Not yet in the presidential race, Hillary Rodham Clinton and Mitt Romney already are previewing the focus of the 2016 campaign, competing over who's better able to boost paychecks for working Americans.
And that ostensibly populist message about wages and jobs for the middle-class? It's what their potential rivals for the Democratic and Republican nominations — Jeb Bush and Elizabeth Warren, among them — are talking about, too.
It started Friday afternoon, when Clinton, who has been mostly quiet over the past few weeks as a GOP field of more than two dozen potential candidates jockeyed for attention, sent her first tweet in more than a month: "Attacking financial reform is risky and wrong. Better for Congress to focus on jobs and wages for middle-class families."
Late Friday night, it was Romney's turn. The wealthy former private equity chief sounded almost nothing like the Romney of 2012, when he told voters "corporations are people, my friend," and said to a group of rich donors that when it comes to the 47 percent of Americans who don't pay income taxes, "my job is not to worry about those people."
Said Romney on Friday, "Under President Obama, the rich have gotten richer, income inequality has gotten worse and there are more people in poverty than ever before."
While it's a clear shift for Romney to offer such a message, which sounds like something a Democrat like Clinton might levy as an attack against a Republican nominee, Bush is kicking off his prospective bid with a similar approach. The former Florida governor puts "rising wages" front and center on the website of the political committee that's essentially his campaign-in-waiting.
"Too many of the poor have lost hope that a path to a better life is within their grasp," Bush's site says. "While the last eight years have been pretty good ones for top earners, they've been a lost decade for the rest of America."
As for Warren, who continues to the dismay of some liberals to insist she will not enter the 2016 race, her populist message about wages and income inequality may be pushing Clinton from afar. See Clinton's tweet, which opened with a defense of Warren's assault on Wall Street's large investment banks, which has been at the core of her work in the Senate.
To be sure, presidential campaigns often become a proxy fight over the health of the nation's economy. It was the staff of Clinton's husband who, during his first campaign for president against Bush's father, George H.W. Bush, summed up their strategy in three words: "The economy, stupid."
That's why others who are talking about running for president are not straying far from an economic message at this stage of the campaign. Texas Gov. Rick Perry's speech Friday to the Republican National Committee was all about his state's record of job creation during his time in office. If you've heard Perry talking about the "Texas Miracle" before, it's because he rarely misses an opportunity to do so.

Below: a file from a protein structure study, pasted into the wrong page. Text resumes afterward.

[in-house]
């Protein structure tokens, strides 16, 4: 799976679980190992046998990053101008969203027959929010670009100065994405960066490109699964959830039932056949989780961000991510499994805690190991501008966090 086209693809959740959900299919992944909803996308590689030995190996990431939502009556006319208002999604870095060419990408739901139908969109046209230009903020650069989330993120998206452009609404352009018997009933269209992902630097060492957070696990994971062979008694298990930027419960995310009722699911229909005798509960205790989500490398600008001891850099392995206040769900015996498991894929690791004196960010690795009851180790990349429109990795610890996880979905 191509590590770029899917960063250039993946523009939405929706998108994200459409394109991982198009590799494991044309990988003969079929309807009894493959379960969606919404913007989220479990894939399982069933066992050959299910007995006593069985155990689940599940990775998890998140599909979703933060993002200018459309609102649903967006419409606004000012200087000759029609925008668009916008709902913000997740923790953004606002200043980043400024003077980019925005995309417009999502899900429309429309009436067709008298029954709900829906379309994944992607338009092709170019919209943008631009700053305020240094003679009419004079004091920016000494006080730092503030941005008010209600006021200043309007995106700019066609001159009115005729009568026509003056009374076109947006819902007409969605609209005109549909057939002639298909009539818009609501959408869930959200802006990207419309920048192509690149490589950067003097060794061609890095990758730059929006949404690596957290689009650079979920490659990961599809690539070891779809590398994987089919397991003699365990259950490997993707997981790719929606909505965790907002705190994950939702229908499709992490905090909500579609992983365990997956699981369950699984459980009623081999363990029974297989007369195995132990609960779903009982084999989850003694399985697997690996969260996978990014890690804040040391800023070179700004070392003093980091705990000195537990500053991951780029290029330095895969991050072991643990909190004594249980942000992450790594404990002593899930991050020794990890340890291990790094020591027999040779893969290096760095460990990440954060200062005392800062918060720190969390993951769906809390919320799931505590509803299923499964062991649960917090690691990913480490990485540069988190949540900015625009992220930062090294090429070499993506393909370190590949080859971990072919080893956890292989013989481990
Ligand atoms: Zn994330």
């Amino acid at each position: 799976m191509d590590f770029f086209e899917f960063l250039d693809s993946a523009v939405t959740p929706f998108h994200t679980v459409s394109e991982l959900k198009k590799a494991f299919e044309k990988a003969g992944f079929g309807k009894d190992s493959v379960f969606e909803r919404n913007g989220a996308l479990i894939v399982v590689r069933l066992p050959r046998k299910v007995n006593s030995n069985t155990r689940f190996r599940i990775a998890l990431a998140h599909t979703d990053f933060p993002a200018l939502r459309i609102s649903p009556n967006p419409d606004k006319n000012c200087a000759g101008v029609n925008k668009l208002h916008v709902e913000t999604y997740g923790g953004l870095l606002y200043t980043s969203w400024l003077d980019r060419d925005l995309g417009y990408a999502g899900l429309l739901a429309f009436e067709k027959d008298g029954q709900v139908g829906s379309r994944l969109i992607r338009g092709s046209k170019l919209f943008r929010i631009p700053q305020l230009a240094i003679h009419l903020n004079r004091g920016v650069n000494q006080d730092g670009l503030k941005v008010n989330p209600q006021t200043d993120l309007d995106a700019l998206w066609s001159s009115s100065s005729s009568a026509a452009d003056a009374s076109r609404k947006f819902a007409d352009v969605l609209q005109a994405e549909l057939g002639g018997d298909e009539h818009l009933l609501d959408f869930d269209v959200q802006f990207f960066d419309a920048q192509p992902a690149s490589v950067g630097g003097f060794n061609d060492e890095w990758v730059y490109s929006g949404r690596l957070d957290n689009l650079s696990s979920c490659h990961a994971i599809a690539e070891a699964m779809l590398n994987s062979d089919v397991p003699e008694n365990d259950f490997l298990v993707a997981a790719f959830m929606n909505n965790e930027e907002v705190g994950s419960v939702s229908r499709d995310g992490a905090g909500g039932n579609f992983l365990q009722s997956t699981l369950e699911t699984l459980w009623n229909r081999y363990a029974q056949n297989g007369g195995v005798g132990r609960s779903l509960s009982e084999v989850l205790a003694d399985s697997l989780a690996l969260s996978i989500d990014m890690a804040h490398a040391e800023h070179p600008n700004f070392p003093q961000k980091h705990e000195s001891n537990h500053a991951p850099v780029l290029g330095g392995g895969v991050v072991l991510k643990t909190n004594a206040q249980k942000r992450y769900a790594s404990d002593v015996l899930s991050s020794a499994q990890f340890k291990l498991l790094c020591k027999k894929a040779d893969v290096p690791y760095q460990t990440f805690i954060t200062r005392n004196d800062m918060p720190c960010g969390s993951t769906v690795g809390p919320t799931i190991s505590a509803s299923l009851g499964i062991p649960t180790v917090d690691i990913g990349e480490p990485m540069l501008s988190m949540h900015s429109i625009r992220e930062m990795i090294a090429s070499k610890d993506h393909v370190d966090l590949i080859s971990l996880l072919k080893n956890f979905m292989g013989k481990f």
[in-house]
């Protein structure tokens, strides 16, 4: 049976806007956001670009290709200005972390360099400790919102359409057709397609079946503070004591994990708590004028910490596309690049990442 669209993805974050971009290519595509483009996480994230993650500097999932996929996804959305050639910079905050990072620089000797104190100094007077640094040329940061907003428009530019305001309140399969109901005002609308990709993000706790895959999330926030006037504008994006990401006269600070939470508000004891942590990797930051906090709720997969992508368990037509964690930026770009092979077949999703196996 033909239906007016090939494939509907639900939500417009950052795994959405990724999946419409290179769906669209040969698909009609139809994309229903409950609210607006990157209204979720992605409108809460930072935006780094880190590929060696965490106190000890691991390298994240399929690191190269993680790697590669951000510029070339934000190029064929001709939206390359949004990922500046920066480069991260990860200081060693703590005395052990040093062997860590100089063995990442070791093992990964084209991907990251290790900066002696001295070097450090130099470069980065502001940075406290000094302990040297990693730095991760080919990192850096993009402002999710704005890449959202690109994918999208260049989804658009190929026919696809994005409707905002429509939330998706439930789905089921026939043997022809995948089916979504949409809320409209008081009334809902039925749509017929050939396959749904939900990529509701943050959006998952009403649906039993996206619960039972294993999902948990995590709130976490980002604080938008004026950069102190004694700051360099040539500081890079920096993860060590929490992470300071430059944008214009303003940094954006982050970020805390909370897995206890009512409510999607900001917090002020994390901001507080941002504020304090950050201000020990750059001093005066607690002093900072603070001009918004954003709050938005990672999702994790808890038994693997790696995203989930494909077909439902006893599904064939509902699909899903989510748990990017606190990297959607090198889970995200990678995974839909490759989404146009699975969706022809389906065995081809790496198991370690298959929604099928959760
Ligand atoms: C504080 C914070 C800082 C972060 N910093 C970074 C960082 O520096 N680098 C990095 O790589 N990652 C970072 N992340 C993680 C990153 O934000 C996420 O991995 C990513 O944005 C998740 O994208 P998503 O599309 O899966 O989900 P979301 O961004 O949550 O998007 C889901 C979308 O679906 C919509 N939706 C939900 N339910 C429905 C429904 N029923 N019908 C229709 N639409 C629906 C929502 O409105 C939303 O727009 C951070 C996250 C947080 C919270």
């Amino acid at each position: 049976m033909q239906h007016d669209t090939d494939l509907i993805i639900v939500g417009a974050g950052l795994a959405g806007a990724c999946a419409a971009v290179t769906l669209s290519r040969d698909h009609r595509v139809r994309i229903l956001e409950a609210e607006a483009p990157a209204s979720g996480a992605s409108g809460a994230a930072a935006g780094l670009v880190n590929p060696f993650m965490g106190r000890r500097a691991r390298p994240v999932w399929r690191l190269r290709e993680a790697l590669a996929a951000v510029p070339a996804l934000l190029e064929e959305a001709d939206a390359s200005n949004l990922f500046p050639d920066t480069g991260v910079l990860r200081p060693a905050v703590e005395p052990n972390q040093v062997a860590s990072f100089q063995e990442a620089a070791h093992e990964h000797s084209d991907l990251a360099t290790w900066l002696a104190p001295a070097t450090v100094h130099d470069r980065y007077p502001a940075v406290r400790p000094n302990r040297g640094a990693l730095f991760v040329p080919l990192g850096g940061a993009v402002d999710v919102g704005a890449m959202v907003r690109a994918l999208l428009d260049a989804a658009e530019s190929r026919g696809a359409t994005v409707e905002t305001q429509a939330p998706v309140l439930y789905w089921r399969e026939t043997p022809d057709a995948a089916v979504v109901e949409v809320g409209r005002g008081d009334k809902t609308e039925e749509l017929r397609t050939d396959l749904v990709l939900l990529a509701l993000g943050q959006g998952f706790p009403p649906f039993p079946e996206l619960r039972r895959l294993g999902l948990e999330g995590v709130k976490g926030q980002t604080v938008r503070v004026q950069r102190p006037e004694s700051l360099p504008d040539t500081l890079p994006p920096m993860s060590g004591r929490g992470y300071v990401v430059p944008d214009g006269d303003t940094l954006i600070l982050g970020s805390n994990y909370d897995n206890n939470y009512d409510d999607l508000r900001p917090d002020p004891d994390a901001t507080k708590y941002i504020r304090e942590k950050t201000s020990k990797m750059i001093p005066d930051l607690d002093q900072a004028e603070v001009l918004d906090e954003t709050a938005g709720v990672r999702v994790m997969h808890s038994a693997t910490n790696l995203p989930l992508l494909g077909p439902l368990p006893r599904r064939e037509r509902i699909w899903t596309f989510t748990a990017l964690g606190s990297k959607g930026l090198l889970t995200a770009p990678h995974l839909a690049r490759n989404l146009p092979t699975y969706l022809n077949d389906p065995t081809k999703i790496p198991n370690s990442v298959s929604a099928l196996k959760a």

"I got 14 years of preparation as governor running the most successful state in the nation," Perry said.
In their state of the state speeches this week, both Wisconsin Gov. Scott Walker and New Jersey Gov. Chris Christie touted drops in their state's unemployment rate under their watch.
"Voters, particularly in presidential contests, want their candidates to be able to answer in the affirmative the question, 'Does this person understand the problems of people like me?' '" said Romney adviser Kevin Madden. "This is a departure from the last campaign, where the focus was on drawing contrasts with the president and reminding voters what they didn't like or shouldn't like about Obama's economic record."
But it's the populist message on wages that appears especially ripe for this moment. American's rate their own finances a bit worse than they did at the start of Obama's time in office, according to an Associated Press-GfK poll taken at the end of last year, with half of those under 30 describing themselves as poor. While a majority feels the stock market and big businesses have mostly recovered from the Great Recession, only 34 percent say their family is largely back to normal.
"There's an opening for Republicans," said Republican strategist and former Minnesota congressman Vin Weber, who like Romney said Obama hadn't reduced poverty in America during his first six years in office.
"There's got to be a difference between the Democratic message and Republican message on this issue," he added. "Republicans need to focus on restoring social mobility — the notion that everybody in this country could rise."
What comes next, of course, is the policy prescriptions of the candidates. Romney didn't offer any specific ideas during his speech on Friday, but still used the opportunity to take a shot at the ideas of Democrats. "Their liberal policies are good every four years for a campaign, but they don't get the job done," Romney said.
During the recent midterm election campaign, Clinton often spoke of the need to return to an economic system of broadly shared prosperity. But she's yet to say much about what precisely she would do as president to address wage inequality and middle-class jobs.
Which, to be fair, isn't unexpected. The Iowa Caucus is still more than a year away, and none of the people who are talking about running for president and acting like they're running for president have actually launched a formal campaign. The details will come later.
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